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Education: Putting the cart before the horse

ZIMBABWE’S education system was once among the best in Africa — with the country at one time having the highest literacy rate on the continent before dropping to number two after Tunisia — but now standards are declining due to a combination of factors.

Report by  Elias Mambo
Some of the reasons why Zimbabwe’s education system is deteriorating include economic and funding problems, dumbing down of learning and examination standards, mushrooming of poor private schools and colleges, growing number of low-class universities, lack of commitment by teachers and students and corruption in terms of entrance requirements, studies and examinations.
The country’s education system consists of seven years of primary school, four years of secondary and two years of high school before students can enter colleges and universities. Before starting school, children go to kindergarten and pre-school.
When the country gained independence in 1980, the new government introduced a policy of free education in a bid to educate the majority of the population sidelined through colonial discrimination and inequalities.
Education was declared a basic human right in Zimbabwe and a non-racial system was pursued, allowing black students to enter formerly whites-only schools. After inheriting a good education system base and infrastructure at all levels, the new government expanded the facilities to offer mainly poor students an opportunity to get at least basic education.
Many children from poor backgrounds got a chance to learn and rescue themselves from poverty.
However, since the late 1980s, government steadily introduced or increased school fees and other demands making it increasingly difficult for poor children to get education.
Apart from school fees, students started paying charges like development levies.
The situation got worse at the beginning of 1991 when government adopted austerity measures under the Economic Structural Adjustment Programme, which encouraged reducing the budget deficit and ensuring a leaner government. Subsidies on many things, including education, were removed.
When the economic meltdown set in after 2000, the situation got worse. Schools and colleges started losing teachers and lecturers while students dropped out en masse.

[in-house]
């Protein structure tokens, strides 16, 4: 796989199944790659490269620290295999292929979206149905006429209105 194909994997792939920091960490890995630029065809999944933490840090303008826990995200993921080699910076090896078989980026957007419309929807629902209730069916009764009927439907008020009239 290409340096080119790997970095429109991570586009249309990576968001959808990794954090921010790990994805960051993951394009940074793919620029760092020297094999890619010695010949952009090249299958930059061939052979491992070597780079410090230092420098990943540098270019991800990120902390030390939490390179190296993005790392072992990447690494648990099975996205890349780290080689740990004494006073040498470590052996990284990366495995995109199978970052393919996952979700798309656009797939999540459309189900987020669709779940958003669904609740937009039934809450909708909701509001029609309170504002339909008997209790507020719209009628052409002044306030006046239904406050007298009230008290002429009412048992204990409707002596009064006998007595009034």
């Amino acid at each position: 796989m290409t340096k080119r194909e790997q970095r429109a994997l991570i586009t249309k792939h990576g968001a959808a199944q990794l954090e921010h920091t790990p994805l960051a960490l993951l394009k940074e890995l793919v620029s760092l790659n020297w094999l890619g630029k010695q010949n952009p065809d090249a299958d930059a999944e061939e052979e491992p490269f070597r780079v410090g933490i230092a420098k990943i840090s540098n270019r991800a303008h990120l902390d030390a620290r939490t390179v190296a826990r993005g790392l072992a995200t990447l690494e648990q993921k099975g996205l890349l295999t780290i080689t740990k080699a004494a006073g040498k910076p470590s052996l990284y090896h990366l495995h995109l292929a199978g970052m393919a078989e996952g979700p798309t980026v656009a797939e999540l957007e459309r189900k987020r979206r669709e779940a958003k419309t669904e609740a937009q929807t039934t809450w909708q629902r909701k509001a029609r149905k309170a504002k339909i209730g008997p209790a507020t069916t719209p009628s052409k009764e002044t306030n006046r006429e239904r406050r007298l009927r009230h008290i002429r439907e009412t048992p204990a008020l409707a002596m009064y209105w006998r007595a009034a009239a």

Besides the economic crisis and funding problems, there were problems of localising examinations which led to corruption and cheating through the opening and selling of exam papers, deterioration of learning and examination standards and mushrooming of private schools, colleges and universities offering poor quality education.
Although the political turmoil and economic collapse made headlines worldwide over the past 12 years, the decline of the country’s once well-regarded education system has largely been ignored. owered academic standards, traceable to the mid-1990s, have unfortunately coincided with the growth of a knowledge-based economy requiring workers with higher levels of qualifications. This poses a challenge for Zimbabwe.
Since government scrapped the Zimbabwe Junior Certificate exams and localised ‘O’ and ‘A’ Level examinations in the mid-1990s, education standards have been plummeting.
Education departments have been lowering basic entry requirements to enrol more students, while there is a perception that exams have become easier, resulting in lower quality graduates.
Decaying infrastructure and onslaught on schools and tertiary institutions’ autonomy through undue political interference have had a telling effect on the quality of the country’s education, which needs a major policy shift and robust funding in order to get back on the rails.
At the height of the country’s socio-economic crisis, Zimbabwe lost the entire 2007 and part of the 2008 academic years as teachers and lecturers concentrated on meeting basic survival needs through alternative means. Unicef asserts 94% of rural schools, serving the majority of the population, were closed by 2009, with attendance plunging from over 80% to 20%.
Years of serious underfunding have forced the country’s tertiary institutions to operate under the principles of economic rationalism, rather than principles of education. In colleges and universities, students quality is secondary to ability to pay.